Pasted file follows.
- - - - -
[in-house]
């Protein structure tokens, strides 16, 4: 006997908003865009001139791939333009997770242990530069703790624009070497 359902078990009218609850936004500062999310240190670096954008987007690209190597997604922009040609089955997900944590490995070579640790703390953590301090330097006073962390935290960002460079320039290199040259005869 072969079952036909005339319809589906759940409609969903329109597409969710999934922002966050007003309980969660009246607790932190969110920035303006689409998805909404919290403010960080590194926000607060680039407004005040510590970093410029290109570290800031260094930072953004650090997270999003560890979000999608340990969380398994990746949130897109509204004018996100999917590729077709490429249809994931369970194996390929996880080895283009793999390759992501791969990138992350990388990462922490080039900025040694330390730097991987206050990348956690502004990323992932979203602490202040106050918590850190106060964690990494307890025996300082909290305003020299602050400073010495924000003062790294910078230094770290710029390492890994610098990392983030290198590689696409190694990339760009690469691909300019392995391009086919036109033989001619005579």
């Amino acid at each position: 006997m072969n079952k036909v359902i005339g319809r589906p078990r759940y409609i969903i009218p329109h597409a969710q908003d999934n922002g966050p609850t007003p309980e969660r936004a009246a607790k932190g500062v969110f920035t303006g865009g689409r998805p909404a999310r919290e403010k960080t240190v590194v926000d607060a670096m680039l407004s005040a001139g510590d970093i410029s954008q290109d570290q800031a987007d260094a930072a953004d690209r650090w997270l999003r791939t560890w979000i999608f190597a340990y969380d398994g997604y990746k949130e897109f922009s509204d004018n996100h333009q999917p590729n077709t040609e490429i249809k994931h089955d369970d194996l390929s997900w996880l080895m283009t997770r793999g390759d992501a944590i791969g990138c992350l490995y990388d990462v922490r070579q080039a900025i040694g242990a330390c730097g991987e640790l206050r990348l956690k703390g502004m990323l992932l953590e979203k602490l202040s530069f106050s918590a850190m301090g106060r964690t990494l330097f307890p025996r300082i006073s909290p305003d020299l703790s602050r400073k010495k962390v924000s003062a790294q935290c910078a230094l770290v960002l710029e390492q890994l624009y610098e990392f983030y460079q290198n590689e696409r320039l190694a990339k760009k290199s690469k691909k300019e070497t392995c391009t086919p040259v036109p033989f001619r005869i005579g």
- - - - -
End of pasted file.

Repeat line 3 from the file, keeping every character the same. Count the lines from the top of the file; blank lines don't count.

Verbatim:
């Amino acid at each position: 006997m072969n079952k036909v359902i005339g319809r589906p078990r759940y409609i969903i009218p329109h597409a969710q908003d999934n922002g966050p609850t007003p309980e969660r936004a009246a607790k932190g500062v969110f920035t303006g865009g689409r998805p909404a999310r919290e403010k960080t240190v590194v926000d607060a670096m680039l407004s005040a001139g510590d970093i410029s954008q290109d570290q800031a987007d260094a930072a953004d690209r650090w997270l999003r791939t560890w979000i999608f190597a340990y969380d398994g997604y990746k949130e897109f922009s509204d004018n996100h333009q999917p590729n077709t040609e490429i249809k994931h089955d369970d194996l390929s997900w996880l080895m283009t997770r793999g390759d992501a944590i791969g990138c992350l490995y990388d990462v922490r070579q080039a900025i040694g242990a330390c730097g991987e640790l206050r990348l956690k703390g502004m990323l992932l953590e979203k602490l202040s530069f106050s918590a850190m301090g106060r964690t990494l330097f307890p025996r300082i006073s909290p305003d020299l703790s602050r400073k010495k962390v924000s003062a790294q935290c910078a230094l770290v960002l710029e390492q890994l624009y610098e990392f983030y460079q290198n590689e696409r320039l190694a990339k760009k290199s690469k691909k300019e070497t392995c391009t086919p040259v036109p033989f001619r005869i005579g």